Organizational Change

The concept of organizational change is in regard to organization-wide change, as opposed to smaller changes such as hiring a new person, modifying a program, buying a new computer for the department etc. Examples of organization-wide change are a change in mission statement, restructuring operations (e.g., restructuring to self-managed teams, layoffs, etc.), new technologies, mergers, major collaborations, “rightsizing”, new programs such as Total Quality Management, Business Process Re-engineering, etc. Some experts refer to such change as “organizational transformation”. Organizational change means that there is a fundamental and radical reorientation in the way the organization operates.

What are the forces, which necessitate change?

Change should not be done for the sake of change — it is a strategy to accomplish the overall goal. Usually organizational change is provoked by some major outside driving force, e.g., substantial cuts in funding, address major new markets/clients, need for dramatic increases in productivity/services, etc. It may also be triggered by various internal factors. Organizations must undertake organization-wide change to evolve to a different level in their life cycle, e.g., going from a highly reactive, entrepreneurial organization to more stable and planned development. When a new chief executive is appointed, it can provoke organization-wide change when his or her new and unique personality pervades the entire organization.

“Organizations are systems that exist in the context of an external environment, in a dependent relationship and that interact with it in order to survive and grow.” Any factor in the environment that interferes with the organizations ability to attract the human, financial and material resources it requires, or to produce and market its services or products becomes a force of change. Some internal factors, which operate within the organization, may either support or hinder organizational functions, or processes. These internal and external factors have been variously referred to as the drivers of change or the forces of change.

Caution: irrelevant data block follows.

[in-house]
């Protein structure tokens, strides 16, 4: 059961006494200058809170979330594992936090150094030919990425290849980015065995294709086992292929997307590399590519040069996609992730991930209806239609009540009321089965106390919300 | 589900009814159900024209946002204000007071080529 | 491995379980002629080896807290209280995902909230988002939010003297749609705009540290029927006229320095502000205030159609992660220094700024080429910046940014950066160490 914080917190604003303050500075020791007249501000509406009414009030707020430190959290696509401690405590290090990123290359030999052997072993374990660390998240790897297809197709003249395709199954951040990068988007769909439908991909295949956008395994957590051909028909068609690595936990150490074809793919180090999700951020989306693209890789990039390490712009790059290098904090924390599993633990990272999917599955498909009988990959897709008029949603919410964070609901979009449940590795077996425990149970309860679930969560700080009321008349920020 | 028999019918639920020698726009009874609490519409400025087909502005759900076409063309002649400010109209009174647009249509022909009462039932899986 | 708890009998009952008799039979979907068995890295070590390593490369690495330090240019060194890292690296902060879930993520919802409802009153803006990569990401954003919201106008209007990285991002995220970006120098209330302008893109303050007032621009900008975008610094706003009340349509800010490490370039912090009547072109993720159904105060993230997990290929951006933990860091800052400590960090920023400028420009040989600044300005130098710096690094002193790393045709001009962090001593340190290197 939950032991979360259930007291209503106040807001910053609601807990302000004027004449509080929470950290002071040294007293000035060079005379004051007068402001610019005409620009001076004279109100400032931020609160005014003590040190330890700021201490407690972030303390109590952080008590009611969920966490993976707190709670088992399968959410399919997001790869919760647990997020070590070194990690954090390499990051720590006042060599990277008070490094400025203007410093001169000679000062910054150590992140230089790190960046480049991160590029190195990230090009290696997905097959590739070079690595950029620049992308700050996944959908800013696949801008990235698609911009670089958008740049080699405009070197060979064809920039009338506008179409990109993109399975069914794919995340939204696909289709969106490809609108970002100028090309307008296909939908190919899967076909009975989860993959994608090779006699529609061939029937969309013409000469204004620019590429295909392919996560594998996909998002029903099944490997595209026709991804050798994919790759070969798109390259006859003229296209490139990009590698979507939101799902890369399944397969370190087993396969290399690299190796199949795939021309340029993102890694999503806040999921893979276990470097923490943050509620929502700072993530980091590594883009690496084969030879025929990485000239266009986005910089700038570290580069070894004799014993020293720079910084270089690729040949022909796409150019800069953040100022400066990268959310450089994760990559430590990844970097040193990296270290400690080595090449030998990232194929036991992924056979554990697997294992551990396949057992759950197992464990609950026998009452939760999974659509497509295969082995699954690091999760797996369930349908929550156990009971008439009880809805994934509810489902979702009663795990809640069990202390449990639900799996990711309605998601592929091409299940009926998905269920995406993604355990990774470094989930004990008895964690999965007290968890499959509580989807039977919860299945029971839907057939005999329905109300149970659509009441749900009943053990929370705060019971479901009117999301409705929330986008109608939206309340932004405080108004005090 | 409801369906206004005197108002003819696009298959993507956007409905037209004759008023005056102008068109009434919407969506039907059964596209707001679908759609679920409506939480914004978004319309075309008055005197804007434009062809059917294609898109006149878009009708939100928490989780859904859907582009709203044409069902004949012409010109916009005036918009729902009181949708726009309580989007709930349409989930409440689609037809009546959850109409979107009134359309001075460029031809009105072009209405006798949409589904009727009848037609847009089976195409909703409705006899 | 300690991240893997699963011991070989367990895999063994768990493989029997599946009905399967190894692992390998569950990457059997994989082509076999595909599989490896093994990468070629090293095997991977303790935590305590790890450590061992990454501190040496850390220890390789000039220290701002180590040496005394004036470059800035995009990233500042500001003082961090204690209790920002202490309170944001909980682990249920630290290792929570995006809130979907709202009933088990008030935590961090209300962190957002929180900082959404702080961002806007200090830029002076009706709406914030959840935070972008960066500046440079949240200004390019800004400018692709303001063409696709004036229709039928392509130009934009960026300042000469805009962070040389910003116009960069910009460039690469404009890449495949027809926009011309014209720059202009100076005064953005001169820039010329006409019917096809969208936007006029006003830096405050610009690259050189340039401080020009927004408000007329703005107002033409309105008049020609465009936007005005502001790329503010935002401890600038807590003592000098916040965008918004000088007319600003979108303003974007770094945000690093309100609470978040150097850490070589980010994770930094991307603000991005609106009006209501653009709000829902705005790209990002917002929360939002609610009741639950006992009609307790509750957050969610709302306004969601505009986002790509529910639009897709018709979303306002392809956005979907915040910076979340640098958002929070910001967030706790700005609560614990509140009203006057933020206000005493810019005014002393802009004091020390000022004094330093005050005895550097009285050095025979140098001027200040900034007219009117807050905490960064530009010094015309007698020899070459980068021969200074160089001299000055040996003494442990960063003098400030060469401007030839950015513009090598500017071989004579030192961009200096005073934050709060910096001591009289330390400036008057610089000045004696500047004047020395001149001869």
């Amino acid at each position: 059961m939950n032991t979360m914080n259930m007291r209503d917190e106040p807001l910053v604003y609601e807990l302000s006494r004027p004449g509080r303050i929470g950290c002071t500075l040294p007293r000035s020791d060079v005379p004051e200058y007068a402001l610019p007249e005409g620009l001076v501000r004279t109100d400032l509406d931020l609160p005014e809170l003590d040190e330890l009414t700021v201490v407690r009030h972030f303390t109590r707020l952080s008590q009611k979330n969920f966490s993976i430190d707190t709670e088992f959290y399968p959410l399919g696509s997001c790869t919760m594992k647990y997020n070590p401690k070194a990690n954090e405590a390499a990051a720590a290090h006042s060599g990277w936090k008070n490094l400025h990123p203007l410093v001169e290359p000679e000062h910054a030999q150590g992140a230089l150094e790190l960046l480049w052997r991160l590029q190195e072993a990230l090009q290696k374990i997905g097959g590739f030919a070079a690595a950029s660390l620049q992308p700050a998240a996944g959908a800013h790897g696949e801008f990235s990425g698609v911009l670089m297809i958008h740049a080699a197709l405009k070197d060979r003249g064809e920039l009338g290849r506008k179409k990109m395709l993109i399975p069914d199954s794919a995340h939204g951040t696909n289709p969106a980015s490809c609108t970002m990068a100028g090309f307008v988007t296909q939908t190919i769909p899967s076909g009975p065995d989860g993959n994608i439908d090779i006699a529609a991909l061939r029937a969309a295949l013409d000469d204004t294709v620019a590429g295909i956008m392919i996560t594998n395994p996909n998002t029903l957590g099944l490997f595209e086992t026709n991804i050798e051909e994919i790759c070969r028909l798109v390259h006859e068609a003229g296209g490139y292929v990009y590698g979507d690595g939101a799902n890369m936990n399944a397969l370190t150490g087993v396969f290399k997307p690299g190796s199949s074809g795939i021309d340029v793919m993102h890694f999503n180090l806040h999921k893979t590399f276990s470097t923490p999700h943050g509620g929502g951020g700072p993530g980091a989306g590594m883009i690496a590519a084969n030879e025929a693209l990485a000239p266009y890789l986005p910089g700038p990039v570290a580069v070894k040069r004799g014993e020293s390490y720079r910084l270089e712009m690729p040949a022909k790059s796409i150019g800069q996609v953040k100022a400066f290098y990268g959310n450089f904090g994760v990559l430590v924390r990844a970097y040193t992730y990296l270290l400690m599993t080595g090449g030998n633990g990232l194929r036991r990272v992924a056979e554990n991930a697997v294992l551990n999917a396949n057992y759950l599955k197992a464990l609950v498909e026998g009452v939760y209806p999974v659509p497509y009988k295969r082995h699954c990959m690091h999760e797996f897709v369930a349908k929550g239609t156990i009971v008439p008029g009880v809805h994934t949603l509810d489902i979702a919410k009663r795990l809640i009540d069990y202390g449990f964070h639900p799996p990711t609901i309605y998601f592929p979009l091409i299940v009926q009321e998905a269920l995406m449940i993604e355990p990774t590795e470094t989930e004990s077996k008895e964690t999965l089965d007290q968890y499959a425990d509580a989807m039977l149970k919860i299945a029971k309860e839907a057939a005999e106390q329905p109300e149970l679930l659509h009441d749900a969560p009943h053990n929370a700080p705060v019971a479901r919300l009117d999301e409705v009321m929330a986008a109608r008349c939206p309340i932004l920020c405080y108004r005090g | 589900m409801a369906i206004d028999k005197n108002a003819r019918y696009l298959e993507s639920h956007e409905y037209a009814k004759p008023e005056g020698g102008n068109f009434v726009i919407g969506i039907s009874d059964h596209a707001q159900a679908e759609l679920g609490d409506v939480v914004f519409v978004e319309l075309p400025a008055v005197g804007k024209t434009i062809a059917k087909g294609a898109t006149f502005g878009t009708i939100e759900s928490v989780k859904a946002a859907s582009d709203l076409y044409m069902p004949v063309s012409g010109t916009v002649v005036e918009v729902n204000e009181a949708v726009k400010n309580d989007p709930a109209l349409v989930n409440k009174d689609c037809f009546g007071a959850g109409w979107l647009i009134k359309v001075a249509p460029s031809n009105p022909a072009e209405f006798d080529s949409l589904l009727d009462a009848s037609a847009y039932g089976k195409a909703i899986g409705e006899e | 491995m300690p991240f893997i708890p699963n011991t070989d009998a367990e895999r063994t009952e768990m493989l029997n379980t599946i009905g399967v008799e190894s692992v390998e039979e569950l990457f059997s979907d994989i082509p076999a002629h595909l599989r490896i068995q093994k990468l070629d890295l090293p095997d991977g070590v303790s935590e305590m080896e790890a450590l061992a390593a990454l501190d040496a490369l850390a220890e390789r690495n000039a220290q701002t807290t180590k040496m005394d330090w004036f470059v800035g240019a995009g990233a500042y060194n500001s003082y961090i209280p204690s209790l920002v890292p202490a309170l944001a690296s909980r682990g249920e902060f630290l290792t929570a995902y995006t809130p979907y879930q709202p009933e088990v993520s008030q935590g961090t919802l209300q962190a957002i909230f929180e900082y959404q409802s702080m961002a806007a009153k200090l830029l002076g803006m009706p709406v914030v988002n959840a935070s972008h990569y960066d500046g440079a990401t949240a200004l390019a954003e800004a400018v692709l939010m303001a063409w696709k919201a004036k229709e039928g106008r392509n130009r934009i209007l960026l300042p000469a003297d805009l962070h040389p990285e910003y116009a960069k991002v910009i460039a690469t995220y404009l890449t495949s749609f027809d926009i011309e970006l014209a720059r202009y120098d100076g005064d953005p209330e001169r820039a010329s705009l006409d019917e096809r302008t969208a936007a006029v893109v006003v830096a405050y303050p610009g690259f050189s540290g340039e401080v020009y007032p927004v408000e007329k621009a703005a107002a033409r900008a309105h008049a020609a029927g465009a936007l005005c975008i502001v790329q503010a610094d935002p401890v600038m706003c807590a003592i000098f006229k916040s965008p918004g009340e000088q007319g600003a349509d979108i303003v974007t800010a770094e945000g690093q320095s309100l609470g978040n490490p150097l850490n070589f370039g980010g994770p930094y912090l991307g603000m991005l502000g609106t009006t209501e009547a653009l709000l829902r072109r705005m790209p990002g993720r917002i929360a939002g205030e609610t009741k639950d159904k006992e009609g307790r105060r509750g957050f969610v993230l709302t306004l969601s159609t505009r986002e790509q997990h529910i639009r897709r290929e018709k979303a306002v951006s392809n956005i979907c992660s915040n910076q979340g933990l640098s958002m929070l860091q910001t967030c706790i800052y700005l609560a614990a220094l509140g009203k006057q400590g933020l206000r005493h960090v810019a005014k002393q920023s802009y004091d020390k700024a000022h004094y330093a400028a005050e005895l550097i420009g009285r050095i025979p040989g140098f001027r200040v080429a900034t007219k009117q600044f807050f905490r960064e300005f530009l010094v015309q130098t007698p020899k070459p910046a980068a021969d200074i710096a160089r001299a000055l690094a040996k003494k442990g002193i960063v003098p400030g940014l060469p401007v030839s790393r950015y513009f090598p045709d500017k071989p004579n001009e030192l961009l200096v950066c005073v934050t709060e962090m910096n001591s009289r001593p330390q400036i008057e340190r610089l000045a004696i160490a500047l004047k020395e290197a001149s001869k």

External drivers of change

The external drivers of change are those forces of change, which prevail because of the external environment. They are: –

  • Political Forces for e.g. Opening up of the economy of South East Asia, collapse of the USSR, the Gulf war and so on.
  • Economic Forces: fluctuating interest rates, decrease in productivity, oil prices fluctuation
  • Technological Forces: technological advancements like IT, Computer technology, etc
  • Government Forces: Signing of the GATT, WTO regulations, foreign exchange regulations, Anti trust laws
  • Increased Global Competition: relocating companies to developing countries to cut labor costs, outsourcing, etc
  • Changing customer needs expectations and preferences: product innovation, customization to suit customer needs.

Internal drivers of change

The internal drivers of change are those forces, which exist inside an organization and trigger it to move from the current state to a desired state or sometimes even an unexpected state.

  • Organization Dynamics: internal politics, group dynamics within the organization, formal and informal relationships within the organization.
  • Administrative policies and rigidity: inadequate administrative processes, lack of autonomy, outdated rules and regulations
  • Expectations of the internal customer: Career growth expectations, individual ambitions, insecurities, fears and frustrations, etc
  • Structural inadequacy: structural changes to reduce costs increase productivity, like downsizing, delayering etc.
  • Technological factors: change in work process, use of information technology in routine and non-routine tasks, automation
  • Human Resource planning: acquisition of persons with advanced skill sets for expansion, need of different competencies
  • Profitability Issues: loss of market share, fall in revenue Resource Constraints: shortage of money, material, machinery, manpower, information, etc

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